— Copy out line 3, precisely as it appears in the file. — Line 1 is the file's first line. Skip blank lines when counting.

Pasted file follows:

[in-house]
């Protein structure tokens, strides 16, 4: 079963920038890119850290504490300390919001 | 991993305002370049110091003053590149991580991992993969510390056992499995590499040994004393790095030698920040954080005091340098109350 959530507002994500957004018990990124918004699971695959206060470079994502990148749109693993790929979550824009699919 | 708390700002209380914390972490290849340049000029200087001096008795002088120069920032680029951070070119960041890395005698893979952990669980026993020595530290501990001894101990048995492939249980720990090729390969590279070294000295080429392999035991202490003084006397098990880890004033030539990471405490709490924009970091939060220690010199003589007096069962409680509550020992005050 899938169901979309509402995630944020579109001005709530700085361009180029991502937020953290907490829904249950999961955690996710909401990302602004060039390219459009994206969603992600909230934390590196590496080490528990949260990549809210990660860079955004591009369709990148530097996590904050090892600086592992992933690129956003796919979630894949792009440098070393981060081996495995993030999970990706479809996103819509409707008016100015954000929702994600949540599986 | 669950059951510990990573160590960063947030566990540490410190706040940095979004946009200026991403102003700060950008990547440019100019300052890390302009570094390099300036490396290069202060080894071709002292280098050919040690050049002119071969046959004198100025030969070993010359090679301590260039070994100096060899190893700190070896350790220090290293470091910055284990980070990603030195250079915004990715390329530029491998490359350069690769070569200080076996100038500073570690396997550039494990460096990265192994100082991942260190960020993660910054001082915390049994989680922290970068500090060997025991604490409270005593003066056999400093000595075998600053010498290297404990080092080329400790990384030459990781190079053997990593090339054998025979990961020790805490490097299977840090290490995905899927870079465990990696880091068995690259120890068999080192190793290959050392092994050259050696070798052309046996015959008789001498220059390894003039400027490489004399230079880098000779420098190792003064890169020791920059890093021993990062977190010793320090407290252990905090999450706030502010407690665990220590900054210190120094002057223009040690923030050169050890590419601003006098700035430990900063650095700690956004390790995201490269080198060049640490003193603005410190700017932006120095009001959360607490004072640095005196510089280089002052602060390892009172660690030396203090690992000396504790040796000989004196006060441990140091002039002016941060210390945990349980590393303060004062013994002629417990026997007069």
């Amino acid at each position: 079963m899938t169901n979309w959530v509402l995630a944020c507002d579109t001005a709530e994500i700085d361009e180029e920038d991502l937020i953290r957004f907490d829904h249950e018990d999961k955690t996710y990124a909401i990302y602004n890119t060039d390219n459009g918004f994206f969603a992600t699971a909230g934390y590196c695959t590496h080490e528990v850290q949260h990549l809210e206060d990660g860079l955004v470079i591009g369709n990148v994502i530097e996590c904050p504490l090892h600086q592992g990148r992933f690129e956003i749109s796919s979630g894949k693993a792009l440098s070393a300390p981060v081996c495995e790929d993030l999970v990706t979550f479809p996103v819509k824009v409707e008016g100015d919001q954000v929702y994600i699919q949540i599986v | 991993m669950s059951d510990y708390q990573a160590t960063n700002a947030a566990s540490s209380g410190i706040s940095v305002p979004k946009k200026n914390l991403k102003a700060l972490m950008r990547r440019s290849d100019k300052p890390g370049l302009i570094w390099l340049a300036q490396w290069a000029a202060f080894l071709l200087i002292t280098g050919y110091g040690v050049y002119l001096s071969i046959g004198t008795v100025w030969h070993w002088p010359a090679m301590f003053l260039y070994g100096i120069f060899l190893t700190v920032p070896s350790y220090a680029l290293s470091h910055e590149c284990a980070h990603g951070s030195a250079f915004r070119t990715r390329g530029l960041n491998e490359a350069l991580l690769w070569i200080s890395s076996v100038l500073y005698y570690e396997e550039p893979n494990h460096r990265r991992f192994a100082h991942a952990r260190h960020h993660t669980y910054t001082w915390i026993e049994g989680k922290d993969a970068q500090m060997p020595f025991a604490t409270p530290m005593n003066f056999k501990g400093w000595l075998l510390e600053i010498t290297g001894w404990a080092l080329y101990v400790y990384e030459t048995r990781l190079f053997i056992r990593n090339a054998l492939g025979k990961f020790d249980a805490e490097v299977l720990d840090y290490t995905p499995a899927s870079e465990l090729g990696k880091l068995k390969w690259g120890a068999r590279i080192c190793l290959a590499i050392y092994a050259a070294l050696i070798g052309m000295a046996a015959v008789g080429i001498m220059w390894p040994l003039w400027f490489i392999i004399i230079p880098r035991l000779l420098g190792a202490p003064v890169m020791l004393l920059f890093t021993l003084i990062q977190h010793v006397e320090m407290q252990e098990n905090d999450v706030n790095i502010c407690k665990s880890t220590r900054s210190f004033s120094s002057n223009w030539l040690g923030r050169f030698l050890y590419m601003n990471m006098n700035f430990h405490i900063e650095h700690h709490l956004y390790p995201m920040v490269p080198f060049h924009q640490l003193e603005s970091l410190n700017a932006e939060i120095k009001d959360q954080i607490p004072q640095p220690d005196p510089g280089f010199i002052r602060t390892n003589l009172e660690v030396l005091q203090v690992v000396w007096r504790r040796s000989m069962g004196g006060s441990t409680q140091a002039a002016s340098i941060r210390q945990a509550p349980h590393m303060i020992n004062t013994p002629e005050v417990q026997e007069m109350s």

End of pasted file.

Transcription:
């Amino acid at each position: 079963m899938t169901n979309w959530v509402l995630a944020c507002d579109t001005a709530e994500i700085d361009e180029e920038d991502l937020i953290r957004f907490d829904h249950e018990d999961k955690t996710y990124a909401i990302y602004n890119t060039d390219n459009g918004f994206f969603a992600t699971a909230g934390y590196c695959t590496h080490e528990v850290q949260h990549l809210e206060d990660g860079l955004v470079i591009g369709n990148v994502i530097e996590c904050p504490l090892h600086q592992g990148r992933f690129e956003i749109s796919s979630g894949k693993a792009l440098s070393a300390p981060v081996c495995e790929d993030l999970v990706t979550f479809p996103v819509k824009v409707e008016g100015d919001q954000v929702y994600i699919q949540i599986v | 991993m669950s059951d510990y708390q990573a160590t960063n700002a947030a566990s540490s209380g410190i706040s940095v305002p979004k946009k200026n914390l991403k102003a700060l972490m950008r990547r440019s290849d100019k300052p890390g370049l302009i570094w390099l340049a300036q490396w290069a000029a202060f080894l071709l200087i002292t280098g050919y110091g040690v050049y002119l001096s071969i046959g004198t008795v100025w030969h070993w002088p010359a090679m301590f003053l260039y070994g100096i120069f060899l190893t700190v920032p070896s350790y220090a680029l290293s470091h910055e590149c284990a980070h990603g951070s030195a250079f915004r070119t990715r390329g530029l960041n491998e490359a350069l991580l690769w070569i200080s890395s076996v100038l500073y005698y570690e396997e550039p893979n494990h460096r990265r991992f192994a100082h991942a952990r260190h960020h993660t669980y910054t001082w915390i026993e049994g989680k922290d993969a970068q500090m060997p020595f025991a604490t409270p530290m005593n003066f056999k501990g400093w000595l075998l510390e600053i010498t290297g001894w404990a080092l080329y101990v400790y990384e030459t048995r990781l190079f053997i056992r990593n090339a054998l492939g025979k990961f020790d249980a805490e490097v299977l720990d840090y290490t995905p499995a899927s870079e465990l090729g990696k880091l068995k390969w690259g120890a068999r590279i080192c190793l290959a590499i050392y092994a050259a070294l050696i070798g052309m000295a046996a015959v008789g080429i001498m220059w390894p040994l003039w400027f490489i392999i004399i230079p880098r035991l000779l420098g190792a202490p003064v890169m020791l004393l920059f890093t021993l003084i990062q977190h010793v006397e320090m407290q252990e098990n905090d999450v706030n790095i502010c407690k665990s880890t220590r900054s210190f004033s120094s002057n223009w030539l040690g923030r050169f030698l050890y590419m601003n990471m006098n700035f430990h405490i900063e650095h700690h709490l956004y390790p995201m920040v490269p080198f060049h924009q640490l003193e603005s970091l410190n700017a932006e939060i120095k009001d959360q954080i607490p004072q640095p220690d005196p510089g280089f010199i002052r602060t390892n003589l009172e660690v030396l005091q203090v690992v000396w007096r504790r040796s000989m069962g004196g006060s441990t409680q140091a002039a002016s340098i941060r210390q945990a509550p349980h590393m303060i020992n004062t013994p002629e005050v417990q026997e007069m109350s």